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Does having a central axon and dendrites result in any advantage compared to if the neuron was symmetrical?

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Asymmetry to essential to neuronal function, particularly in the peripheral nervous system. This is because the dendrites of a neuron receive synaptic potentials, which are graded and decay with distance. Dendrites are typically short such that a synaptic potential is still above threshold by the time it reaches the axon hillock (sometimes called trigger zone), so that a subsequent action potential can fire. Axons need to be long (some are up to a meter long, in the leg) to transmit signals long distances in the body. To make a neuron symmetrical, one of these qualities would have to be compromised and neuronal function would suffer as a result.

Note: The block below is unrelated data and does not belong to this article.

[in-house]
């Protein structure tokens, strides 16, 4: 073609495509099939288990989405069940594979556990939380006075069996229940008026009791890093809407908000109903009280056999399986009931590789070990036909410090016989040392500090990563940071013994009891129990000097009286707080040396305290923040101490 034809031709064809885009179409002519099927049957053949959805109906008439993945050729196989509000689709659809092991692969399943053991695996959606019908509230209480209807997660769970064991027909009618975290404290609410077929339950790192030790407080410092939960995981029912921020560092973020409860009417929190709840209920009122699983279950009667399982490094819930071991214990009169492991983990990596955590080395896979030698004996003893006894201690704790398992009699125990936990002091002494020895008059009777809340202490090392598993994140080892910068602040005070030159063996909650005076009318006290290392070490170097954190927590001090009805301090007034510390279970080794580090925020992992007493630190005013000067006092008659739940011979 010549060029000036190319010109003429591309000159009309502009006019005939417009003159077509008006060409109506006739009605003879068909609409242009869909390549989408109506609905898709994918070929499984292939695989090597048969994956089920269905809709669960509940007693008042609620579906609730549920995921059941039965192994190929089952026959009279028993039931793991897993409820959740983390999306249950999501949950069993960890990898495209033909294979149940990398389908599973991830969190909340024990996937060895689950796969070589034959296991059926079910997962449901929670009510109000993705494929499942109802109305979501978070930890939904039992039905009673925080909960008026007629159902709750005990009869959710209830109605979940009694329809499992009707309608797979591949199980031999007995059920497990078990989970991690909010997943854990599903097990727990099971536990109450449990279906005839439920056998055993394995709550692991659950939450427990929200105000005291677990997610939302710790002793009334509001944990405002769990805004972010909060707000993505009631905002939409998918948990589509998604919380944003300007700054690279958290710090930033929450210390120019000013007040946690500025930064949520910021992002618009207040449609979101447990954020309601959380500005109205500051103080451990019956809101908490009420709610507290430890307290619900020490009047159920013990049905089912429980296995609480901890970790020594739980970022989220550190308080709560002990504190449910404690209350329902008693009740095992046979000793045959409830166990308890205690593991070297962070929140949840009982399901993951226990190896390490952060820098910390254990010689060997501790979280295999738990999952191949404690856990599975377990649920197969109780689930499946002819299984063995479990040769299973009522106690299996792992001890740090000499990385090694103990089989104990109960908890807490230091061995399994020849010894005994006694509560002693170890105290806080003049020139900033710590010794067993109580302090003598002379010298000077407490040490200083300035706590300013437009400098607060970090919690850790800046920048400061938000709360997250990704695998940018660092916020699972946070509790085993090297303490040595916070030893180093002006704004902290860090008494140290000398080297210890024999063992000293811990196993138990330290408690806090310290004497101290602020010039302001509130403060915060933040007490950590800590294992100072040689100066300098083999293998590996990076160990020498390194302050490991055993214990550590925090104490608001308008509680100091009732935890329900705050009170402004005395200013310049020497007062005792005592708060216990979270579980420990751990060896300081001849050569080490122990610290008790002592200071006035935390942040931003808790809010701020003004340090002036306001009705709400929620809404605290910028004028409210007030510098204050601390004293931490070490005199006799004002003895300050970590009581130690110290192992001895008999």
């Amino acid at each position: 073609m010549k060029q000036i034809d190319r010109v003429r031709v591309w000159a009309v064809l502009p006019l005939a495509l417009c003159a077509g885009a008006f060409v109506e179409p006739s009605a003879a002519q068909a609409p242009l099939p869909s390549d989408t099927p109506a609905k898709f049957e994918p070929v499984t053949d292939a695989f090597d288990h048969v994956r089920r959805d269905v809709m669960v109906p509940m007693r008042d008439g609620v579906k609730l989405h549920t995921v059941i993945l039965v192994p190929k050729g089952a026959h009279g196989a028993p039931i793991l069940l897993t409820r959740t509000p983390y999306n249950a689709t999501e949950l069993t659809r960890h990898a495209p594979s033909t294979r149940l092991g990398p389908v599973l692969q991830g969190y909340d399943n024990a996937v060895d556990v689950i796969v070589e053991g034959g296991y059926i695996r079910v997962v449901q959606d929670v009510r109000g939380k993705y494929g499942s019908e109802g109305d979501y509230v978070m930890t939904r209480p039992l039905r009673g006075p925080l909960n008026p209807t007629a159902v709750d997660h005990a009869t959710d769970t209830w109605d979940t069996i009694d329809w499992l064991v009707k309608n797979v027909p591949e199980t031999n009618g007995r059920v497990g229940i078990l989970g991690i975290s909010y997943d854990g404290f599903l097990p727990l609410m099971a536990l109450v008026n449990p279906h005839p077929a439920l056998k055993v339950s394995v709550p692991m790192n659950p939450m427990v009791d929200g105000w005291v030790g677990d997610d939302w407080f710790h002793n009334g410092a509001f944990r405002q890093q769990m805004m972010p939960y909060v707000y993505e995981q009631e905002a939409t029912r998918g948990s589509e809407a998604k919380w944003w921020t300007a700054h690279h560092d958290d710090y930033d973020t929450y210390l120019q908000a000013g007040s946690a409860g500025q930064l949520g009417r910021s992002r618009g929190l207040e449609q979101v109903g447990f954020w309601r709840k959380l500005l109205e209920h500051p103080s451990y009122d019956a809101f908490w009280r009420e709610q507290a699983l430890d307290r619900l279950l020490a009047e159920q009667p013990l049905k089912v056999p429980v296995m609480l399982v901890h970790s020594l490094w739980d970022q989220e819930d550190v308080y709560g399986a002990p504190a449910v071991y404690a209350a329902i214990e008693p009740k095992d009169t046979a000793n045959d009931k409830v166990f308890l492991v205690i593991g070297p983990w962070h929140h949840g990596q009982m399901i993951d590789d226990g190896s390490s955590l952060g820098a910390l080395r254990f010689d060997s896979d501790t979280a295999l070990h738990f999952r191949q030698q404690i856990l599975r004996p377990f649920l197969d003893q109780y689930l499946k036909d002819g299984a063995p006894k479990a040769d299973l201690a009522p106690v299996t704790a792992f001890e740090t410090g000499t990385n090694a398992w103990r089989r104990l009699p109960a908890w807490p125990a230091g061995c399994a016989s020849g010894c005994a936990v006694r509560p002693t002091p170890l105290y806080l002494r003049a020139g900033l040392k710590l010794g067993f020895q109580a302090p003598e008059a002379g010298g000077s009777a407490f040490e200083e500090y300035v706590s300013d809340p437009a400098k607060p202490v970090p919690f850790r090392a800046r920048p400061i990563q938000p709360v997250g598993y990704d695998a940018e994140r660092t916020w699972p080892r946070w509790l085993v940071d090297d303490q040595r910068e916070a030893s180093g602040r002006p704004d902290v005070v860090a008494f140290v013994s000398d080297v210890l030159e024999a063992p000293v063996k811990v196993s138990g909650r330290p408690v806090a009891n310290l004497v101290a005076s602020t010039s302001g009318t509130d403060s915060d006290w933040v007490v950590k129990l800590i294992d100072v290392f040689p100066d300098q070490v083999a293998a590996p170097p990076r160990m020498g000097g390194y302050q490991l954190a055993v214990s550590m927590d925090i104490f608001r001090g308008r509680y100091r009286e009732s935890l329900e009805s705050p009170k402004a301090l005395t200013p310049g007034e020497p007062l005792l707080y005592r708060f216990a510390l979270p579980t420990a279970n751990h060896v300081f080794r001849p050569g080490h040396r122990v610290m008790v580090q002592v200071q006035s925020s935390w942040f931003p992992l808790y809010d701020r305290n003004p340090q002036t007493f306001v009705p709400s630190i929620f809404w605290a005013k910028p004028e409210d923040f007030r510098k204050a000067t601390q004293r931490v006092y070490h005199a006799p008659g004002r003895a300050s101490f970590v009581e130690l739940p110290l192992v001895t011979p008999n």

Source: Principles of Neural Science, 5th ed (2012), Kandel et al. Chapters 1-6.

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